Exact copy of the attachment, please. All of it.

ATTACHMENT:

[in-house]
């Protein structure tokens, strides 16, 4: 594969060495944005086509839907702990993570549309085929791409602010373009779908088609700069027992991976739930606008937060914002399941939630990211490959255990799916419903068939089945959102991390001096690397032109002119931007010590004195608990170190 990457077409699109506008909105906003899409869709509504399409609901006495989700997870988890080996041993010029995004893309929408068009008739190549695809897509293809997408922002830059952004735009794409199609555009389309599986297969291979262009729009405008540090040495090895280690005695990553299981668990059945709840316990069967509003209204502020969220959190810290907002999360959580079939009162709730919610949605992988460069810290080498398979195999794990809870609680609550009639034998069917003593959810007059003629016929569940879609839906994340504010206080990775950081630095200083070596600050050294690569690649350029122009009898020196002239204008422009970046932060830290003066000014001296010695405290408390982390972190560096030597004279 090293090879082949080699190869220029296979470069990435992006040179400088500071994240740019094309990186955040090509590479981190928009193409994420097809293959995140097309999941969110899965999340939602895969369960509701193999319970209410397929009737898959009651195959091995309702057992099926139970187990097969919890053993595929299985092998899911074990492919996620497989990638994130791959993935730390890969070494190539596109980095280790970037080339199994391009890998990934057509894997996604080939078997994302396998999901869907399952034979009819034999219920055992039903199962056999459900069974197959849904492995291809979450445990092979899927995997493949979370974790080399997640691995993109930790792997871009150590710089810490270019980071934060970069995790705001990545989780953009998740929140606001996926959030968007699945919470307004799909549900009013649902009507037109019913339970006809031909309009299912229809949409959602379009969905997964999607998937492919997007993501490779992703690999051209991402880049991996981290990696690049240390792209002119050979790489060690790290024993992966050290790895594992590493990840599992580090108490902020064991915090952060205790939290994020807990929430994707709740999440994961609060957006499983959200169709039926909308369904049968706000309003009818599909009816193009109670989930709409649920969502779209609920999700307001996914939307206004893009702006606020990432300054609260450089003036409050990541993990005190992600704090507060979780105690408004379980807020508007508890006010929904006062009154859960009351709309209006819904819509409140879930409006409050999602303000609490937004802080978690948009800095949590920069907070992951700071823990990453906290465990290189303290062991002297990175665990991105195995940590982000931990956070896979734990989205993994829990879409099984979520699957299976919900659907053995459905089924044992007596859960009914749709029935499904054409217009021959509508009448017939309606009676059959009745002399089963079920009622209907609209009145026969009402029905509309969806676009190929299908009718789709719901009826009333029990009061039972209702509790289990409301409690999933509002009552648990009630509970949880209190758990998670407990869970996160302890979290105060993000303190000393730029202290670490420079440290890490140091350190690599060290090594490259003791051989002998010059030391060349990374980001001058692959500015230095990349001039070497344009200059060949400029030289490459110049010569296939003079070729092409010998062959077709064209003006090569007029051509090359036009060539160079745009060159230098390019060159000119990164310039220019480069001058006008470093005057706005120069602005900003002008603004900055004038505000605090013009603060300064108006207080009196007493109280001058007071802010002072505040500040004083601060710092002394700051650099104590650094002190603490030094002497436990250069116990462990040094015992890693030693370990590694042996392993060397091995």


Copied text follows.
[in-house]
């Protein structure tokens, strides 16, 4: 594969060495944005086509839907702990993570549309085929791409602010373009779908088609700069027992991976739930606008937060914002399941939630990211490959255990799916419903068939089945959102991390001096690397032109002119931007010590004195608990170190 990457077409699109506008909105906003899409869709509504399409609901006495989700997870988890080996041993010029995004893309929408068009008739190549695809897509293809997408922002830059952004735009794409199609555009389309599986297969291979262009729009405008540090040495090895280690005695990553299981668990059945709840316990069967509003209204502020969220959190810290907002999360959580079939009162709730919610949605992988460069810290080498398979195999794990809870609680609550009639034998069917003593959810007059003629016929569940879609839906994340504010206080990775950081630095200083070596600050050294690569690649350029122009009898020196002239204008422009970046932060830290003066000014001296010695405290408390982390972190560096030597004279 090293090879082949080699190869220029296979470069990435992006040179400088500071994240740019094309990186955040090509590479981190928009193409994420097809293959995140097309999941969110899965999340939602895969369960509701193999319970209410397929009737898959009651195959091995309702057992099926139970187990097969919890053993595929299985092998899911074990492919996620497989990638994130791959993935730390890969070494190539596109980095280790970037080339199994391009890998990934057509894997996604080939078997994302396998999901869907399952034979009819034999219920055992039903199962056999459900069974197959849904492995291809979450445990092979899927995997493949979370974790080399997640691995993109930790792997871009150590710089810490270019980071934060970069995790705001990545989780953009998740929140606001996926959030968007699945919470307004799909549900009013649902009507037109019913339970006809031909309009299912229809949409959602379009969905997964999607998937492919997007993501490779992703690999051209991402880049991996981290990696690049240390792209002119050979790489060690790290024993992966050290790895594992590493990840599992580090108490902020064991915090952060205790939290994020807990929430994707709740999440994961609060957006499983959200169709039926909308369904049968706000309003009818599909009816193009109670989930709409649920969502779209609920999700307001996914939307206004893009702006606020990432300054609260450089003036409050990541993990005190992600704090507060979780105690408004379980807020508007508890006010929904006062009154859960009351709309209006819904819509409140879930409006409050999602303000609490937004802080978690948009800095949590920069907070992951700071823990990453906290465990290189303290062991002297990175665990991105195995940590982000931990956070896979734990989205993994829990879409099984979520699957299976919900659907053995459905089924044992007596859960009914749709029935499904054409217009021959509508009448017939309606009676059959009745002399089963079920009622209907609209009145026969009402029905509309969806676009190929299908009718789709719901009826009333029990009061039972209702509790289990409301409690999933509002009552648990009630509970949880209190758990998670407990869970996160302890979290105060993000303190000393730029202290670490420079440290890490140091350190690599060290090594490259003791051989002998010059030391060349990374980001001058692959500015230095990349001039070497344009200059060949400029030289490459110049010569296939003079070729092409010998062959077709064209003006090569007029051509090359036009060539160079745009060159230098390019060159000119990164310039220019480069001058006008470093005057706005120069602005900003002008603004900055004038505000605090013009603060300064108006207080009196007493109280001058007071802010002072505040500040004083601060710092002394700051650099104590650094002190603490030094002497436990250069116990462990040094015992890693030693370990590694042996392993060397091995």